Recently my macbook perished on the coast of Kenya. It was a terrible moment. All the images, music and words accumulated over four years flashed before my very eyes. There was no light to be seen, only a dark, mac-less future. How can I survive without the macbook, I worried, which keeps the credit card companies from hauling me off to some seedy debtors jail on Wall Street?
Thankfully, because Apple is so cool, and so smart, they trained Nairobi technicians to resuscitate my only child for less than $100. Now Steve Jobs is collaborating with Norman Foster to build what is likely to be one of the most exciting urban architectural projects on the planet: The City of Apple.
Typical of Apple products, the plan is being kept under wraps. But here is what we do know:
In 2006, because its own office space is limited, Apple bought 50 acres of land in Cupertino, California. They then added to that by purchasing a further 90 acres from HP. Which means that Apple’s new city will span a total of 148 acres.
It is likely to be as sustainable as a project of that magnitude, and as the grandiloquent Norman Foster can muster.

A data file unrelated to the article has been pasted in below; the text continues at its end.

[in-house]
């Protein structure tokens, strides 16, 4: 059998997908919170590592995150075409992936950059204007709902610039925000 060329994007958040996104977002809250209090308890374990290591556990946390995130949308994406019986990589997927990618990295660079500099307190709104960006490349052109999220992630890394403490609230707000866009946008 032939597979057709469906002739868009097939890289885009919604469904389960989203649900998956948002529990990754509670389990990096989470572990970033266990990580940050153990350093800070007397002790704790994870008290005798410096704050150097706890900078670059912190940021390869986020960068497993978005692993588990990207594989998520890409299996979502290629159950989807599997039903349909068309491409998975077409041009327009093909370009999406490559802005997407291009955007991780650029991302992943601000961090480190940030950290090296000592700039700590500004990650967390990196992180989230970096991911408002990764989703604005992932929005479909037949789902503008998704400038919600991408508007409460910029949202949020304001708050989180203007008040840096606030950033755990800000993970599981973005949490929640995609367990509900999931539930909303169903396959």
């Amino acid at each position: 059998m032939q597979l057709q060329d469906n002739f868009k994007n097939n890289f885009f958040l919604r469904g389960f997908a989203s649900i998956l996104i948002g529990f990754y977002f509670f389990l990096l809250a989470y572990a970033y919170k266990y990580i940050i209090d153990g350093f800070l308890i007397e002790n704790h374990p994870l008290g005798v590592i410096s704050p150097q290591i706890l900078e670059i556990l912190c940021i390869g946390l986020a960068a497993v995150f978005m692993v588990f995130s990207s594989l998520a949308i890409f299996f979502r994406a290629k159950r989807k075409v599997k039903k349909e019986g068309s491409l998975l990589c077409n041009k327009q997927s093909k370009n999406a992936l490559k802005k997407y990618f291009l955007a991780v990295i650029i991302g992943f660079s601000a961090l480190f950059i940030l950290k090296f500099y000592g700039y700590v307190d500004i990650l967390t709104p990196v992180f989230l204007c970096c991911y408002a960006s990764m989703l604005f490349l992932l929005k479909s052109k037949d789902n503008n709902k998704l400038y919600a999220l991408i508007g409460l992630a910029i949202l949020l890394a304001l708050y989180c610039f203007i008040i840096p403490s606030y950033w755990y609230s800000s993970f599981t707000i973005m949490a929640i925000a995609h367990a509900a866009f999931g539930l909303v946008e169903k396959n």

Treehugger reports that the campuses will be linked by a network of tunnels – reducing the need to travel above ground from building to building (hopefully they won’t promise a personal rapid transport scheme, the likes of which ate dirt in Abu Dhabi).
The buildings will be powered renewably – which is easier to do in California than most places given that state’s commitment to incorporating solar and wind energy into its portfolio – and every effort will be made to maintain green surface areas.
Ok. So we don’t know much. But we can guess that Norman Foster + Steve Jobs will = nothing short of brilliance. Apple has a wonderful opportunity to set an example by engaging Foster’s more sensible and less bombastic side.
A lot of money has gone to waste in Masdar City – the city after which Apple’s city will be modeled. Foster will hopefully apply lessons from those fits and starts by pursuing something more modest in California. However, it is imperative, if the project is to be truly sustainable, that Apple source recycled building materials locally, use recycled water, and follow the strictest building standards.
Apple’s environmental record is not great. Knowing what we do about stuff – the lifecycle of a cell phone for example and all the metals that are necessary to create one – we can’t help but balk at the idea that Apple will become bigger still so that it can fuel an even greater desire for more products that the earth can scarcely afford. But it will be fascinating to see what the collaboration comes up with.
More about Norman Foster and his partners: